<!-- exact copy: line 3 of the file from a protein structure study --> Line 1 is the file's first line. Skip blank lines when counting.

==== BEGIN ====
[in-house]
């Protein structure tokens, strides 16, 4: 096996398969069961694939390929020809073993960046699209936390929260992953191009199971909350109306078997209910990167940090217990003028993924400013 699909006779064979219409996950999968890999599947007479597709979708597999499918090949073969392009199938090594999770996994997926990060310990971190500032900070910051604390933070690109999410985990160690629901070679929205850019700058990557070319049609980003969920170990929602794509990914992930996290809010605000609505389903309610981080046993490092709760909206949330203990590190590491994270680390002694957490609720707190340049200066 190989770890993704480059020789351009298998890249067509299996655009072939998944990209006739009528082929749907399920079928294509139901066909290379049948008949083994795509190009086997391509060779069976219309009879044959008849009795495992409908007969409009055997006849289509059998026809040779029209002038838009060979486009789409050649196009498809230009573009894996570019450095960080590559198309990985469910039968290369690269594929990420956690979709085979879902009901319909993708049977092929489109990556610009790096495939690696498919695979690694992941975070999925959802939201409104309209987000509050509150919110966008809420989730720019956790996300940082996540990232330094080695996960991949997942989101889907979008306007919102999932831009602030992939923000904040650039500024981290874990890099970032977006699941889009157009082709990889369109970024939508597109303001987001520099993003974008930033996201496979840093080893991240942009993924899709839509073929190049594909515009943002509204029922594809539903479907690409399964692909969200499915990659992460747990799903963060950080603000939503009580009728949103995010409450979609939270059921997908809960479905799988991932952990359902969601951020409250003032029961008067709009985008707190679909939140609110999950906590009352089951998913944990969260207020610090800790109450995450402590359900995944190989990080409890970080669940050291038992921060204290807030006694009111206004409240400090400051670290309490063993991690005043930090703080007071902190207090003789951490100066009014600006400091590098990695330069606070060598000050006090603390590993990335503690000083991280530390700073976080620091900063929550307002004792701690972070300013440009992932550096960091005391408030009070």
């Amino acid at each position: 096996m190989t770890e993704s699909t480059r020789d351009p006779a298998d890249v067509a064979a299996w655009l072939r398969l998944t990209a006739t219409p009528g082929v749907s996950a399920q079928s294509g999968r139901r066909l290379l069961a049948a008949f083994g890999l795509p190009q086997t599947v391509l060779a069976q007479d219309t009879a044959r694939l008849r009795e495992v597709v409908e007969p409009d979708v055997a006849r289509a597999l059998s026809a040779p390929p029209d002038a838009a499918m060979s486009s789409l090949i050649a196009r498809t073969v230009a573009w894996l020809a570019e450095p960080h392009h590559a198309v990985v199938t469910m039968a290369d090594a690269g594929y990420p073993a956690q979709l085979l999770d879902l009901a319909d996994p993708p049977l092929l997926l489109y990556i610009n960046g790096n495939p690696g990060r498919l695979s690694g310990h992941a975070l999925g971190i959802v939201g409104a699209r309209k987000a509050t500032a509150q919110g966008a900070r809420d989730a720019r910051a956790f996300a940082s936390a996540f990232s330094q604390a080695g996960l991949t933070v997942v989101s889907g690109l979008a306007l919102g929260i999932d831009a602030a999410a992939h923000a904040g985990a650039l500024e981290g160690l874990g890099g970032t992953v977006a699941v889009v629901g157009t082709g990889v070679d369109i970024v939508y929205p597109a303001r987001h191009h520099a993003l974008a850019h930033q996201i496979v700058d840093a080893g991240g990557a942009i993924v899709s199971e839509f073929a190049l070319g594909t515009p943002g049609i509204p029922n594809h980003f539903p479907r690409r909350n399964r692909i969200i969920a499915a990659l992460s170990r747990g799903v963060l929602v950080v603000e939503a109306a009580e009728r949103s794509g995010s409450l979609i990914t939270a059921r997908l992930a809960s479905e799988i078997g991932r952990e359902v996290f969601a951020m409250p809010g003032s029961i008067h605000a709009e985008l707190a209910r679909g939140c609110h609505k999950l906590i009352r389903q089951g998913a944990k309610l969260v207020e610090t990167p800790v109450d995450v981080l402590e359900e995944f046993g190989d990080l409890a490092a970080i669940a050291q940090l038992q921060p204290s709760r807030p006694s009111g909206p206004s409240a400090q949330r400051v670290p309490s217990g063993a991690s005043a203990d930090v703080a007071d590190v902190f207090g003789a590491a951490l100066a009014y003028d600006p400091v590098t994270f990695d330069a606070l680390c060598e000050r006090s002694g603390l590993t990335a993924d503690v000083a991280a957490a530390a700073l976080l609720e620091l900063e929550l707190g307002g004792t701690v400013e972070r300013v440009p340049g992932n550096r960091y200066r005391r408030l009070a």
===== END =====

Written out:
């Amino acid at each position: 096996m190989t770890e993704s699909t480059r020789d351009p006779a298998d890249v067509a064979a299996w655009l072939r398969l998944t990209a006739t219409p009528g082929v749907s996950a399920q079928s294509g999968r139901r066909l290379l069961a049948a008949f083994g890999l795509p190009q086997t599947v391509l060779a069976q007479d219309t009879a044959r694939l008849r009795e495992v597709v409908e007969p409009d979708v055997a006849r289509a597999l059998s026809a040779p390929p029209d002038a838009a499918m060979s486009s789409l090949i050649a196009r498809t073969v230009a573009w894996l020809a570019e450095p960080h392009h590559a198309v990985v199938t469910m039968a290369d090594a690269g594929y990420p073993a956690q979709l085979l999770d879902l009901a319909d996994p993708p049977l092929l997926l489109y990556i610009n960046g790096n495939p690696g990060r498919l695979s690694g310990h992941a975070l999925g971190i959802v939201g409104a699209r309209k987000a509050t500032a509150q919110g966008a900070r809420d989730a720019r910051a956790f996300a940082s936390a996540f990232s330094q604390a080695g996960l991949t933070v997942v989101s889907g690109l979008a306007l919102g929260i999932d831009a602030a999410a992939h923000a904040g985990a650039l500024e981290g160690l874990g890099g970032t992953v977006a699941v889009v629901g157009t082709g990889v070679d369109i970024v939508y929205p597109a303001r987001h191009h520099a993003l974008a850019h930033q996201i496979v700058d840093a080893g991240g990557a942009i993924v899709s199971e839509f073929a190049l070319g594909t515009p943002g049609i509204p029922n594809h980003f539903p479907r690409r909350n399964r692909i969200i969920a499915a990659l992460s170990r747990g799903v963060l929602v950080v603000e939503a109306a009580e009728r949103s794509g995010s409450l979609i990914t939270a059921r997908l992930a809960s479905e799988i078997g991932r952990e359902v996290f969601a951020m409250p809010g003032s029961i008067h605000a709009e985008l707190a209910r679909g939140c609110h609505k999950l906590i009352r389903q089951g998913a944990k309610l969260v207020e610090t990167p800790v109450d995450v981080l402590e359900e995944f046993g190989d990080l409890a490092a970080i669940a050291q940090l038992q921060p204290s709760r807030p006694s009111g909206p206004s409240a400090q949330r400051v670290p309490s217990g063993a991690s005043a203990d930090v703080a007071d590190v902190f207090g003789a590491a951490l100066a009014y003028d600006p400091v590098t994270f990695d330069a606070l680390c060598e000050r006090s002694g603390l590993t990335a993924d503690v000083a991280a957490a530390a700073l976080l609720e620091l900063e929550l707190g307002g004792t701690v400013e972070r300013v440009p340049g992932n550096r960091y200066r005391r408030l009070a």